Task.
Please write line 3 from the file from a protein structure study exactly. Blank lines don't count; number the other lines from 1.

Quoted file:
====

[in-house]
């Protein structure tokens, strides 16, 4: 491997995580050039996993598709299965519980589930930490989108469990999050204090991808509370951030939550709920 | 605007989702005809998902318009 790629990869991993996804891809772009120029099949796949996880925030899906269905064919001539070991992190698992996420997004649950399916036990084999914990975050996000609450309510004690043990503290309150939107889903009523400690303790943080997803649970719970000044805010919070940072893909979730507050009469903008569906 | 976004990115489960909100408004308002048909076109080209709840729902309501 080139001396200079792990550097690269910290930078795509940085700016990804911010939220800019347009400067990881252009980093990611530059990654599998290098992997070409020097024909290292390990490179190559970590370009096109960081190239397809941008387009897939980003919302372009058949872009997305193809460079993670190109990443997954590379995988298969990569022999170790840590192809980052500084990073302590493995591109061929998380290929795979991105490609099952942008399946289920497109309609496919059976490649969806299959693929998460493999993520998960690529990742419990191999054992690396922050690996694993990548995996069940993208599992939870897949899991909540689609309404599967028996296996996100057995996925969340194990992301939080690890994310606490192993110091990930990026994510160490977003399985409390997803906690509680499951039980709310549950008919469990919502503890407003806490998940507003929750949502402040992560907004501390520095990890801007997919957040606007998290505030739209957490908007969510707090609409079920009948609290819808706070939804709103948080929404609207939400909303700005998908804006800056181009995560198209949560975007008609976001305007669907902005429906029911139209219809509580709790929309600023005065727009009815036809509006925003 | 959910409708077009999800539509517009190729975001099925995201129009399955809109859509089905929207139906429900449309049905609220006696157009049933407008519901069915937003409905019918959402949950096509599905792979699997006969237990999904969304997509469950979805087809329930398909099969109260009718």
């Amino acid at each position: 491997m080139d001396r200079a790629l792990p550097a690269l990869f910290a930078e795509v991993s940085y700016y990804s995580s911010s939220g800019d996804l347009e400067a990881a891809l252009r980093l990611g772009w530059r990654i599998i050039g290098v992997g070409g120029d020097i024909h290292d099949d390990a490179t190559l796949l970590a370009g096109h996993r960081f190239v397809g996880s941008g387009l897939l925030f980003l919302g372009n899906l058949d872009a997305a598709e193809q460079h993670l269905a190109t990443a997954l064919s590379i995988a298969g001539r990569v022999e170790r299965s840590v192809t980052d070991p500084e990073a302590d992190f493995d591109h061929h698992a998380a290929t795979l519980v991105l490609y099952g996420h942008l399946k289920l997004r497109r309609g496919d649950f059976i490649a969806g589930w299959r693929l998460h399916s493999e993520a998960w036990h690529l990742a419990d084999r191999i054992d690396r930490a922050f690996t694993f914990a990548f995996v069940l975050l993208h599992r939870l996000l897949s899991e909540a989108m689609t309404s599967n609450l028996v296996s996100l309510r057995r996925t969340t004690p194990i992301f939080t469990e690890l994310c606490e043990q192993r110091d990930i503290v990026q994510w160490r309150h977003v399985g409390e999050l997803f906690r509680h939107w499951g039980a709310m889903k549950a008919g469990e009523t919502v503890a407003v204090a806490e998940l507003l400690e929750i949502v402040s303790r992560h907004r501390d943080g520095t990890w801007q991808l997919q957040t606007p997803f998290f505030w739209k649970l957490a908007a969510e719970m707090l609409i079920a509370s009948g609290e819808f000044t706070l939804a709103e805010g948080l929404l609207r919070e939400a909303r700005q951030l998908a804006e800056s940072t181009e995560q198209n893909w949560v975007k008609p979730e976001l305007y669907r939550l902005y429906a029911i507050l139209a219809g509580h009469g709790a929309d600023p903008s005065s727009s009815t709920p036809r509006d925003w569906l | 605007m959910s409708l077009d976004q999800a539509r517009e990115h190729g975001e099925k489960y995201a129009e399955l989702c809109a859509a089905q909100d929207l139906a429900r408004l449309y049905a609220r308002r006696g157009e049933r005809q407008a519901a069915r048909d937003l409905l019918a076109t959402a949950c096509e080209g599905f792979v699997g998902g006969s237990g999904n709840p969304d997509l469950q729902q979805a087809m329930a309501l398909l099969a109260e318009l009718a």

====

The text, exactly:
């Amino acid at each position: 491997m080139d001396r200079a790629l792990p550097a690269l990869f910290a930078e795509v991993s940085y700016y990804s995580s911010s939220g800019d996804l347009e400067a990881a891809l252009r980093l990611g772009w530059r990654i599998i050039g290098v992997g070409g120029d020097i024909h290292d099949d390990a490179t190559l796949l970590a370009g096109h996993r960081f190239v397809g996880s941008g387009l897939l925030f980003l919302g372009n899906l058949d872009a997305a598709e193809q460079h993670l269905a190109t990443a997954l064919s590379i995988a298969g001539r990569v022999e170790r299965s840590v192809t980052d070991p500084e990073a302590d992190f493995d591109h061929h698992a998380a290929t795979l519980v991105l490609y099952g996420h942008l399946k289920l997004r497109r309609g496919d649950f059976i490649a969806g589930w299959r693929l998460h399916s493999e993520a998960w036990h690529l990742a419990d084999r191999i054992d690396r930490a922050f690996t694993f914990a990548f995996v069940l975050l993208h599992r939870l996000l897949s899991e909540a989108m689609t309404s599967n609450l028996v296996s996100l309510r057995r996925t969340t004690p194990i992301f939080t469990e690890l994310c606490e043990q192993r110091d990930i503290v990026q994510w160490r309150h977003v399985g409390e999050l997803f906690r509680h939107w499951g039980a709310m889903k549950a008919g469990e009523t919502v503890a407003v204090a806490e998940l507003l400690e929750i949502v402040s303790r992560h907004r501390d943080g520095t990890w801007q991808l997919q957040t606007p997803f998290f505030w739209k649970l957490a908007a969510e719970m707090l609409i079920a509370s009948g609290e819808f000044t706070l939804a709103e805010g948080l929404l609207r919070e939400a909303r700005q951030l998908a804006e800056s940072t181009e995560q198209n893909w949560v975007k008609p979730e976001l305007y669907r939550l902005y429906a029911i507050l139209a219809g509580h009469g709790a929309d600023p903008s005065s727009s009815t709920p036809r509006d925003w569906l | 605007m959910s409708l077009d976004q999800a539509r517009e990115h190729g975001e099925k489960y995201a129009e399955l989702c809109a859509a089905q909100d929207l139906a429900r408004l449309y049905a609220r308002r006696g157009e049933r005809q407008a519901a069915r048909d937003l409905l019918a076109t959402a949950c096509e080209g599905f792979v699997g998902g006969s237990g999904n709840p969304d997509l469950q729902q979805a087809m329930a309501l398909l099969a109260e318009l009718a």